The National Football League has been most often affected by the rule. The N.F.L. requires that local broadcasts be blacked out if a game has not been sold out 72 hours before kickoff. In 1974, 59 percent of N.F.L. games were blacked out during the regular season because they were not sold out. Through the first 12 weeks of the current season, no N.F.L. games were blacked out.
During the 2011 season, only 16 out of 256 regular-season games were blacked out, the F.C.C. said. And the blackouts occurred in just four cities: Buffalo, Cincinnati, San Diego and Tampa, Fla.
The N.F.L. opposes the blackout repeal, as do broadcasters. In a filing with the F.C.C. last month, the league said the rule “supports and reinforces” its ability to ensure that local fans can see games “without having to buy a pay-TV service.”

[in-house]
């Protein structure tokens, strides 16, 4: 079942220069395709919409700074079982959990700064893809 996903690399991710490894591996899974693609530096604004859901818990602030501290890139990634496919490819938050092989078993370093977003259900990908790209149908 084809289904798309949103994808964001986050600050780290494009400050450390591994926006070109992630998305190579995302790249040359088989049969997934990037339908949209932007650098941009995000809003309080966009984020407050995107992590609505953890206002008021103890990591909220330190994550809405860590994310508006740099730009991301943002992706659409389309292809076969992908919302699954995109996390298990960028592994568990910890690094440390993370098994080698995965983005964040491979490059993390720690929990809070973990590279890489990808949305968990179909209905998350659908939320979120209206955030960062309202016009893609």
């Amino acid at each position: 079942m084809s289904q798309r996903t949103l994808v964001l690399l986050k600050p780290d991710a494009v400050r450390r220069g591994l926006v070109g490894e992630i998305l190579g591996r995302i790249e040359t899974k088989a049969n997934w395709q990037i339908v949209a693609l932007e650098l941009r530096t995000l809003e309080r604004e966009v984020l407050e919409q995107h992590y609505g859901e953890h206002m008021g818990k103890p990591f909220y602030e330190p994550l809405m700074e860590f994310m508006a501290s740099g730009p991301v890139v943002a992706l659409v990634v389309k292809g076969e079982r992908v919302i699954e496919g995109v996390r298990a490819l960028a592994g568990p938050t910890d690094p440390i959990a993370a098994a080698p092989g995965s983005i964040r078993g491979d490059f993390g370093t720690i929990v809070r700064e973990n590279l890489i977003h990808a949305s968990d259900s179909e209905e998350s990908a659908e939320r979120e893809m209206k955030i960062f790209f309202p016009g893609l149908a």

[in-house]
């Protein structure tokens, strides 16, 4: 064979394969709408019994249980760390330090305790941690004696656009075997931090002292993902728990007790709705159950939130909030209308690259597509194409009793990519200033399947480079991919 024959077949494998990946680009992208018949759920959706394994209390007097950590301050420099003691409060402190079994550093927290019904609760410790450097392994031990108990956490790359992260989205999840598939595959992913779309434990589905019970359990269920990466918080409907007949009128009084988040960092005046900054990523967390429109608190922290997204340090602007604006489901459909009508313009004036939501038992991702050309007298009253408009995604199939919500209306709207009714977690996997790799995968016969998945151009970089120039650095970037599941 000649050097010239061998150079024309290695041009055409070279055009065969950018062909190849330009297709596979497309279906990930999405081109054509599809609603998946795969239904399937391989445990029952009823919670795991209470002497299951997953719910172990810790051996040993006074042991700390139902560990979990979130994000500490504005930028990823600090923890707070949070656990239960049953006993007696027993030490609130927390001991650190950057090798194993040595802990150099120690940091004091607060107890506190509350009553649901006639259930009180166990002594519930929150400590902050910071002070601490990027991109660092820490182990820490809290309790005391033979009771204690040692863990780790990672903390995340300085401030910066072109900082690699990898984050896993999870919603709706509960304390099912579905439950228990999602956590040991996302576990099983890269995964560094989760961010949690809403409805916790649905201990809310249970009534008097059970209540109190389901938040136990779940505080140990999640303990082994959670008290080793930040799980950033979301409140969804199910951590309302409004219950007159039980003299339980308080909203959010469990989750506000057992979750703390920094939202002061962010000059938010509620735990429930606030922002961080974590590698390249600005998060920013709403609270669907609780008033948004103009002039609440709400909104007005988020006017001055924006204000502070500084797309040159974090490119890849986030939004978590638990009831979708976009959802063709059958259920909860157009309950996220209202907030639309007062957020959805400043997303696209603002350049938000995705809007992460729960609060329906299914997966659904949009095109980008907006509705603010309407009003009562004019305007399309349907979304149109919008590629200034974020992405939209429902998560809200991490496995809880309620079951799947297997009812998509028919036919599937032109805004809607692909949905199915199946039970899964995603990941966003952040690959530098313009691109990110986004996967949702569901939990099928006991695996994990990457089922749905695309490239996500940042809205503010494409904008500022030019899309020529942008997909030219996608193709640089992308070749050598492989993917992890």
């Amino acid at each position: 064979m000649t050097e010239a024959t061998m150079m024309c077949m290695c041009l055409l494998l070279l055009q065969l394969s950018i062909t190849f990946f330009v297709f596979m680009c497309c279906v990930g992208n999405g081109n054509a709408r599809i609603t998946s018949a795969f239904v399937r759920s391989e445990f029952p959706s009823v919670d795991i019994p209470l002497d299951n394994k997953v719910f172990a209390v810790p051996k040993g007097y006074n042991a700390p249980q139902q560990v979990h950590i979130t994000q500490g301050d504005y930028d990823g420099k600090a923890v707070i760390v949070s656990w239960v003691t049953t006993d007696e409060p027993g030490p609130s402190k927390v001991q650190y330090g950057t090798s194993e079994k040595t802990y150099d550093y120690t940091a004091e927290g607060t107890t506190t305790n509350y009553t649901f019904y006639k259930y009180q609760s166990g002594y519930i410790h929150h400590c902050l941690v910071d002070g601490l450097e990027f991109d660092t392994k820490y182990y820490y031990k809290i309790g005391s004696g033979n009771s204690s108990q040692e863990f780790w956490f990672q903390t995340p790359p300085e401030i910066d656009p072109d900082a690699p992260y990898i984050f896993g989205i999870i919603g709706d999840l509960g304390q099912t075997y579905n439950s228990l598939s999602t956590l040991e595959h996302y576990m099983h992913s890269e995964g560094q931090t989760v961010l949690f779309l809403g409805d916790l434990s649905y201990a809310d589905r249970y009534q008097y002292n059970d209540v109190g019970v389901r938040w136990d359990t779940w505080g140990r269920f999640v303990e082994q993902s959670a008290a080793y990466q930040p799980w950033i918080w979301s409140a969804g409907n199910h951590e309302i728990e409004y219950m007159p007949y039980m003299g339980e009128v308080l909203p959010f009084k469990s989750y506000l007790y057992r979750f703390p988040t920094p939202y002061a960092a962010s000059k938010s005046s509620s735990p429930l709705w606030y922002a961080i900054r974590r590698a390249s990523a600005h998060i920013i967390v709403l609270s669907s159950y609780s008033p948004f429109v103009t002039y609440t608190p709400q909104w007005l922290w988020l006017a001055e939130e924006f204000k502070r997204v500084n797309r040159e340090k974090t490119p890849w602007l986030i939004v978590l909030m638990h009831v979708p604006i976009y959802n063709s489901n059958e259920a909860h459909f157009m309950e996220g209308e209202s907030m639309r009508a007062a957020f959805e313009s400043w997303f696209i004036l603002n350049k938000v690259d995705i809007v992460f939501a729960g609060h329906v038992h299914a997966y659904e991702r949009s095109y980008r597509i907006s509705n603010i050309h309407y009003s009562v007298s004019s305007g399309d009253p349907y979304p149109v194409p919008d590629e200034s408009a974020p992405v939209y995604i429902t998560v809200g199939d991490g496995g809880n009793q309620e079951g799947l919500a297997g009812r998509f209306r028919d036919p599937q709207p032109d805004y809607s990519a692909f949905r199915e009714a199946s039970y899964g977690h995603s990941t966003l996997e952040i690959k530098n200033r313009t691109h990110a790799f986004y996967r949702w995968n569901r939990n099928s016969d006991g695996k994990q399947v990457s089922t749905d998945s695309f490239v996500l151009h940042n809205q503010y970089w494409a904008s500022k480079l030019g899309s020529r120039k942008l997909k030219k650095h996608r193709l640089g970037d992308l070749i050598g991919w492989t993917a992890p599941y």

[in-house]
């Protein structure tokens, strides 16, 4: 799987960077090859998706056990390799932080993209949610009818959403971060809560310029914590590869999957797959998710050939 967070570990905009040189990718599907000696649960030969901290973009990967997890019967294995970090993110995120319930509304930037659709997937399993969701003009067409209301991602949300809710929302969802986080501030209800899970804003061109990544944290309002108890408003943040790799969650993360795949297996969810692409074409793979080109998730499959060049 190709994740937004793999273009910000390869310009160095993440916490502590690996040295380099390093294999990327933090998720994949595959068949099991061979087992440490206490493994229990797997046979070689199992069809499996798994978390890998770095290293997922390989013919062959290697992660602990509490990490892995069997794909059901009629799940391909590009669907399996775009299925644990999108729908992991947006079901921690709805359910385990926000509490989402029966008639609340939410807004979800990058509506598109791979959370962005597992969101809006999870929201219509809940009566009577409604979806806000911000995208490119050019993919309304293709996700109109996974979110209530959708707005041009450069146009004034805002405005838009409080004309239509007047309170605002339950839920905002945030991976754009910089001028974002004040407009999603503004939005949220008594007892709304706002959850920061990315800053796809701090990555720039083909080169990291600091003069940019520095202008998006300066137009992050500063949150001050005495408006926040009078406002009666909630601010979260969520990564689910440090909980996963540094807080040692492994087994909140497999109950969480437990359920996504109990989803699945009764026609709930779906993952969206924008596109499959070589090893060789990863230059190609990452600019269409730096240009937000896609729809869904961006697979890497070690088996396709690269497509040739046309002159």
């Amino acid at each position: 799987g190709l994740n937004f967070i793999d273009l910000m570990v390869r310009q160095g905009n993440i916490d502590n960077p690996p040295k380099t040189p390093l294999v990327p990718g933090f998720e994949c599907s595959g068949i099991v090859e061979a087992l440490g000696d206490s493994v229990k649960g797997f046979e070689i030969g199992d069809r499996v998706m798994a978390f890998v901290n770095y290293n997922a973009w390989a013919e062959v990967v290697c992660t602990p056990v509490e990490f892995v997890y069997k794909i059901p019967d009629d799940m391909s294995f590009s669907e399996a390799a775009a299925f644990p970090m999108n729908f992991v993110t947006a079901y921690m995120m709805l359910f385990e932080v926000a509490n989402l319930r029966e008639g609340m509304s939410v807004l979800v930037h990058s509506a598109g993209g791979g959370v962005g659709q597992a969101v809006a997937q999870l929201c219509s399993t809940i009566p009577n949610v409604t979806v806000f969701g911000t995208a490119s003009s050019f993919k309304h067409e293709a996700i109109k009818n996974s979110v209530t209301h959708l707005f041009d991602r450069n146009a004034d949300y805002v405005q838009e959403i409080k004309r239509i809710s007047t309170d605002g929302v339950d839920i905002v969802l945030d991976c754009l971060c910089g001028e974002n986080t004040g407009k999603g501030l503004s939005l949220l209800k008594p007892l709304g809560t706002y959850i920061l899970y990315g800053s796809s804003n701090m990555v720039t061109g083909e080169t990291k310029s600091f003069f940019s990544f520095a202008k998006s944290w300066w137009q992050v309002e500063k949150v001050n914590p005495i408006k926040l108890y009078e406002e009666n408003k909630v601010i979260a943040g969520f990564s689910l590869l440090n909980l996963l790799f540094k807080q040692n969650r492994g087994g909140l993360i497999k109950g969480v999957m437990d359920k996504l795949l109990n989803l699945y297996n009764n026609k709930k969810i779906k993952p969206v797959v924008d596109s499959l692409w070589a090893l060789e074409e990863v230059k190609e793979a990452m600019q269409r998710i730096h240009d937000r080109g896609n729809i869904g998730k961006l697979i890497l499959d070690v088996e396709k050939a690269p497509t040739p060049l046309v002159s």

This is, of course, the same NFL moved it’s Monday night game to eight years ago, and which now regularly broadcasts a game on Thursday nights on its own cable network, which is quite often only available if you have a higher-end cable package. Granted, many of these games end up being broadcast locally on non-cable stations, but if you happen to be a fan of a certain team that lives outside of that local area, you’re going to be out of luck unless you have cable and can get ESPN and/or The NFL Network. Additionally, as noted, the NFL now offers a premium service that is only available on cable. So, talking about the alleged importance of making sure fans don’t have to “buy a pay-TV service” as justification for continuing to support the FCC rule, as the NFL suggests, is really quite absurd now that the NFL itself broadcasts extensive content on those same “pay-TV” services.